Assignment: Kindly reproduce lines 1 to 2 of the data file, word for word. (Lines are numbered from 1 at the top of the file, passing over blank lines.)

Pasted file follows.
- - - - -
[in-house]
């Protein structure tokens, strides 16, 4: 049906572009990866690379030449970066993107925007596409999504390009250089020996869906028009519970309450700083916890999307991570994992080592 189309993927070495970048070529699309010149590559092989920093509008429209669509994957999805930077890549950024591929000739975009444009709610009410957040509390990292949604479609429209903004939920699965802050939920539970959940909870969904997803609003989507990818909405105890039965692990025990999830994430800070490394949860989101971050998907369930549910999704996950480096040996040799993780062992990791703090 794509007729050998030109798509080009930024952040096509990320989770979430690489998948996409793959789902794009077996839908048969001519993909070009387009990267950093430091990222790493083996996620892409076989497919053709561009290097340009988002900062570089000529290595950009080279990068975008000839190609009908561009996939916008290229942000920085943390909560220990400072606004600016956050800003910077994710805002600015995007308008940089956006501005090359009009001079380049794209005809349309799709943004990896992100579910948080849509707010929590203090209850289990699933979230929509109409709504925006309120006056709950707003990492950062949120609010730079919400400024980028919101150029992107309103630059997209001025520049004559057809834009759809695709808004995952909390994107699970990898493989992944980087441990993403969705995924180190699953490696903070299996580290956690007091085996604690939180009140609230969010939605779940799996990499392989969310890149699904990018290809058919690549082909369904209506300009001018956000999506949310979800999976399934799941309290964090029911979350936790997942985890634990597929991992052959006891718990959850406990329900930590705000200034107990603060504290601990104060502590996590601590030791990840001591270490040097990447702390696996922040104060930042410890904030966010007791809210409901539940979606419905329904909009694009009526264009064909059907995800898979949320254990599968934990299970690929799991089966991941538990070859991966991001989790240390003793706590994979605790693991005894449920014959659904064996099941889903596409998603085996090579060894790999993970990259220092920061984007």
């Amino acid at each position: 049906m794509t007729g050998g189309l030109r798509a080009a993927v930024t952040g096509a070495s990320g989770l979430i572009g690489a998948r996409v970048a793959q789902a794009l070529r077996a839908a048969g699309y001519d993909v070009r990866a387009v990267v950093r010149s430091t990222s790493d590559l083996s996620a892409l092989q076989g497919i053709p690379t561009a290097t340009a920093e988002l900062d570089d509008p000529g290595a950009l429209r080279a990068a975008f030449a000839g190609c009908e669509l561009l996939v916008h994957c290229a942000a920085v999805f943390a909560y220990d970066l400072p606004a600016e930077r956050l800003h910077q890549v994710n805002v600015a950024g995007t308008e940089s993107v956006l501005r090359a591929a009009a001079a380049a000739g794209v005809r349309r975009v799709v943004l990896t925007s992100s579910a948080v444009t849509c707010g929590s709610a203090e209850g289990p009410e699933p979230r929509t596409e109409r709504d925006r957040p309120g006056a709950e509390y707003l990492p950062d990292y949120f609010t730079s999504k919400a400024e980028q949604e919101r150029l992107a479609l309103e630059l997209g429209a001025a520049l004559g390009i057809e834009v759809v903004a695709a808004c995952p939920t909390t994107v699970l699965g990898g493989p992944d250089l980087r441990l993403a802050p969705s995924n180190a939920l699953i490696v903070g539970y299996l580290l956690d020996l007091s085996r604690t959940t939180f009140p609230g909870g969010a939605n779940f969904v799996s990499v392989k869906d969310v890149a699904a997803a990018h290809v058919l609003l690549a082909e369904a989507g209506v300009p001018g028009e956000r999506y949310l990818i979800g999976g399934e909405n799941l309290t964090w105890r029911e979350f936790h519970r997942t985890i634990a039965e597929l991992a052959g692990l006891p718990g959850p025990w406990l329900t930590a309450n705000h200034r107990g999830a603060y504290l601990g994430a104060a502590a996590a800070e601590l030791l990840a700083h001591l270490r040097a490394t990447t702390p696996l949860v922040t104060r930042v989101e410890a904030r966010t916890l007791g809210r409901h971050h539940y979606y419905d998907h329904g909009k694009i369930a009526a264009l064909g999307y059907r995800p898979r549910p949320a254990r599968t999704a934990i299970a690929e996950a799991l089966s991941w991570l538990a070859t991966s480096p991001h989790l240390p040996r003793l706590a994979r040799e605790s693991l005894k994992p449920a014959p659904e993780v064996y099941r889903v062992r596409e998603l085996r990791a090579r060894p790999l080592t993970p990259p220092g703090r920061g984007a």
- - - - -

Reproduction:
[in-house]
């Protein structure tokens, strides 16, 4: 049906572009990866690379030449970066993107925007596409999504390009250089020996869906028009519970309450700083916890999307991570994992080592 189309993927070495970048070529699309010149590559092989920093509008429209669509994957999805930077890549950024591929000739975009444009709610009410957040509390990292949604479609429209903004939920699965802050939920539970959940909870969904997803609003989507990818909405105890039965692990025990999830994430800070490394949860989101971050998907369930549910999704996950480096040996040799993780062992990791703090 794509007729050998030109798509080009930024952040096509990320989770979430690489998948996409793959789902794009077996839908048969001519993909070009387009990267950093430091990222790493083996996620892409076989497919053709561009290097340009988002900062570089000529290595950009080279990068975008000839190609009908561009996939916008290229942000920085943390909560220990400072606004600016956050800003910077994710805002600015995007308008940089956006501005090359009009001079380049794209005809349309799709943004990896992100579910948080849509707010929590203090209850289990699933979230929509109409709504925006309120006056709950707003990492950062949120609010730079919400400024980028919101150029992107309103630059997209001025520049004559057809834009759809695709808004995952909390994107699970990898493989992944980087441990993403969705995924180190699953490696903070299996580290956690007091085996604690939180009140609230969010939605779940799996990499392989969310890149699904990018290809058919690549082909369904209506300009001018956000999506949310979800999976399934799941309290964090029911979350936790997942985890634990597929991992052959006891718990959850406990329900930590705000200034107990603060504290601990104060502590996590601590030791990840001591270490040097990447702390696996922040104060930042410890904030966010007791809210409901539940979606419905329904909009694009009526264009064909059907995800898979949320254990599968934990299970690929799991089966991941538990070859991966991001989790240390003793706590994979605790693991005894449920014959659904064996099941889903596409998603085996090579060894790999993970990259220092920061984007």